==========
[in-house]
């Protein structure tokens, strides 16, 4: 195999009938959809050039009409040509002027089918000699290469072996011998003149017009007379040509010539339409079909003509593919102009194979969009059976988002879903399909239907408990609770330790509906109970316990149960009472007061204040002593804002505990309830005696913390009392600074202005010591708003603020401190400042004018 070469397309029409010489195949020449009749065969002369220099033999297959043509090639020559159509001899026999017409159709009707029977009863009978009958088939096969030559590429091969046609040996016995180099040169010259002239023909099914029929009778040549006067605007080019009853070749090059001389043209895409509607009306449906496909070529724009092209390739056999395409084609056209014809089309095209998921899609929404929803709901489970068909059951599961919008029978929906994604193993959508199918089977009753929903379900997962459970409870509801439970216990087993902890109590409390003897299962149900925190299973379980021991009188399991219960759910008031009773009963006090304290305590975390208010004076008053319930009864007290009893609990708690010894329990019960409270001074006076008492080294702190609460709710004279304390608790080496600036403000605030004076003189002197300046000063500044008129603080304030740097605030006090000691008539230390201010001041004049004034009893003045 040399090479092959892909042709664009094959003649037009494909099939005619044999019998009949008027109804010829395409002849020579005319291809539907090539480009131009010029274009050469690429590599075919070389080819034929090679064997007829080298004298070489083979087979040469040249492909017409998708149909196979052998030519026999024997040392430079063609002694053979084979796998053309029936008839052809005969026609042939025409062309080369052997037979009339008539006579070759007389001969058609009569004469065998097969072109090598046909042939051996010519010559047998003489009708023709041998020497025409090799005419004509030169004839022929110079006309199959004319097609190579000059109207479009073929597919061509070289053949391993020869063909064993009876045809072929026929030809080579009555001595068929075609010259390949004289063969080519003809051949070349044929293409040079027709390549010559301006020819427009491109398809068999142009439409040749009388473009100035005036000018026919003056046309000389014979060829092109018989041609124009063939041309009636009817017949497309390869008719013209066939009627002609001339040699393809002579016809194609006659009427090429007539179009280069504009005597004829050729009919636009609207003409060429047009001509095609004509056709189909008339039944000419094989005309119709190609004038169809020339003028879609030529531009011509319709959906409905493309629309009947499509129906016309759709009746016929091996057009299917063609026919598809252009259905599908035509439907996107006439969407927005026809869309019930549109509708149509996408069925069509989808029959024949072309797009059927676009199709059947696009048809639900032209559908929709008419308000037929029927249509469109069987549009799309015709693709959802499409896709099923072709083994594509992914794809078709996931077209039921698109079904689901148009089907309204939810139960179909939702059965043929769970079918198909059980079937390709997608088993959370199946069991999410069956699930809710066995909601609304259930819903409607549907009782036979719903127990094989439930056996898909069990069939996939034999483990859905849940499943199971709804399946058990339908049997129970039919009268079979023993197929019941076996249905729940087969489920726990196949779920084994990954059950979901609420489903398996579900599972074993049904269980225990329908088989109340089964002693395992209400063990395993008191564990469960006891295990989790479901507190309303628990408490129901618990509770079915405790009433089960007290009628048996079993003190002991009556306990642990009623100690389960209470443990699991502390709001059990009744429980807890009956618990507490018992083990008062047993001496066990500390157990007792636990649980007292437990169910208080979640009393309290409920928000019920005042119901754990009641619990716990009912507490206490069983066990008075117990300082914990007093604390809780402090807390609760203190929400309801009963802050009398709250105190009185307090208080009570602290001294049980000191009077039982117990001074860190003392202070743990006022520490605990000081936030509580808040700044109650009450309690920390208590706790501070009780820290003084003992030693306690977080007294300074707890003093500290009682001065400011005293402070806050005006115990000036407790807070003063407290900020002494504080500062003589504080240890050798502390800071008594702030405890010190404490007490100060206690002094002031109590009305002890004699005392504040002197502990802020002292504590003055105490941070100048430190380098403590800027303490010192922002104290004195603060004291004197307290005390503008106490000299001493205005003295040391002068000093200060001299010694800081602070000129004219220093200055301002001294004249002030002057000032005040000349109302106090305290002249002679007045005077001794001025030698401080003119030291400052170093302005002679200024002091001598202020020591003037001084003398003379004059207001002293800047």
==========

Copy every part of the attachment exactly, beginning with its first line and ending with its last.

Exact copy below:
[in-house]
């Protein structure tokens, strides 16, 4: 195999009938959809050039009409040509002027089918000699290469072996011998003149017009007379040509010539339409079909003509593919102009194979969009059976988002879903399909239907408990609770330790509906109970316990149960009472007061204040002593804002505990309830005696913390009392600074202005010591708003603020401190400042004018 070469397309029409010489195949020449009749065969002369220099033999297959043509090639020559159509001899026999017409159709009707029977009863009978009958088939096969030559590429091969046609040996016995180099040169010259002239023909099914029929009778040549006067605007080019009853070749090059001389043209895409509607009306449906496909070529724009092209390739056999395409084609056209014809089309095209998921899609929404929803709901489970068909059951599961919008029978929906994604193993959508199918089977009753929903379900997962459970409870509801439970216990087993902890109590409390003897299962149900925190299973379980021991009188399991219960759910008031009773009963006090304290305590975390208010004076008053319930009864007290009893609990708690010894329990019960409270001074006076008492080294702190609460709710004279304390608790080496600036403000605030004076003189002197300046000063500044008129603080304030740097605030006090000691008539230390201010001041004049004034009893003045 040399090479092959892909042709664009094959003649037009494909099939005619044999019998009949008027109804010829395409002849020579005319291809539907090539480009131009010029274009050469690429590599075919070389080819034929090679064997007829080298004298070489083979087979040469040249492909017409998708149909196979052998030519026999024997040392430079063609002694053979084979796998053309029936008839052809005969026609042939025409062309080369052997037979009339008539006579070759007389001969058609009569004469065998097969072109090598046909042939051996010519010559047998003489009708023709041998020497025409090799005419004509030169004839022929110079006309199959004319097609190579000059109207479009073929597919061509070289053949391993020869063909064993009876045809072929026929030809080579009555001595068929075609010259390949004289063969080519003809051949070349044929293409040079027709390549010559301006020819427009491109398809068999142009439409040749009388473009100035005036000018026919003056046309000389014979060829092109018989041609124009063939041309009636009817017949497309390869008719013209066939009627002609001339040699393809002579016809194609006659009427090429007539179009280069504009005597004829050729009919636009609207003409060429047009001509095609004509056709189909008339039944000419094989005309119709190609004038169809020339003028879609030529531009011509319709959906409905493309629309009947499509129906016309759709009746016929091996057009299917063609026919598809252009259905599908035509439907996107006439969407927005026809869309019930549109509708149509996408069925069509989808029959024949072309797009059927676009199709059947696009048809639900032209559908929709008419308000037929029927249509469109069987549009799309015709693709959802499409896709099923072709083994594509992914794809078709996931077209039921698109079904689901148009089907309204939810139960179909939702059965043929769970079918198909059980079937390709997608088993959370199946069991999410069956699930809710066995909601609304259930819903409607549907009782036979719903127990094989439930056996898909069990069939996939034999483990859905849940499943199971709804399946058990339908049997129970039919009268079979023993197929019941076996249905729940087969489920726990196949779920084994990954059950979901609420489903398996579900599972074993049904269980225990329908088989109340089964002693395992209400063990395993008191564990469960006891295990989790479901507190309303628990408490129901618990509770079915405790009433089960007290009628048996079993003190002991009556306990642990009623100690389960209470443990699991502390709001059990009744429980807890009956618990507490018992083990008062047993001496066990500390157990007792636990649980007292437990169910208080979640009393309290409920928000019920005042119901754990009641619990716990009912507490206490069983066990008075117990300082914990007093604390809780402090807390609760203190929400309801009963802050009398709250105190009185307090208080009570602290001294049980000191009077039982117990001074860190003392202070743990006022520490605990000081936030509580808040700044109650009450309690920390208590706790501070009780820290003084003992030693306690977080007294300074707890003093500290009682001065400011005293402070806050005006115990000036407790807070003063407290900020002494504080500062003589504080240890050798502390800071008594702030405890010190404490007490100060206690002094002031109590009305002890004699005392504040002197502990802020002292504590003055105490941070100048430190380098403590800027303490010192922002104290004195603060004291004197307290005390503008106490000299001493205005003295040391002068000093200060001299010694800081602070000129004219220093200055301002001294004249002030002057000032005040000349109302106090305290002249002679007045005077001794001025030698401080003119030291400052170093302005002679200024002091001598202020020591003037001084003398003379004059207001002293800047």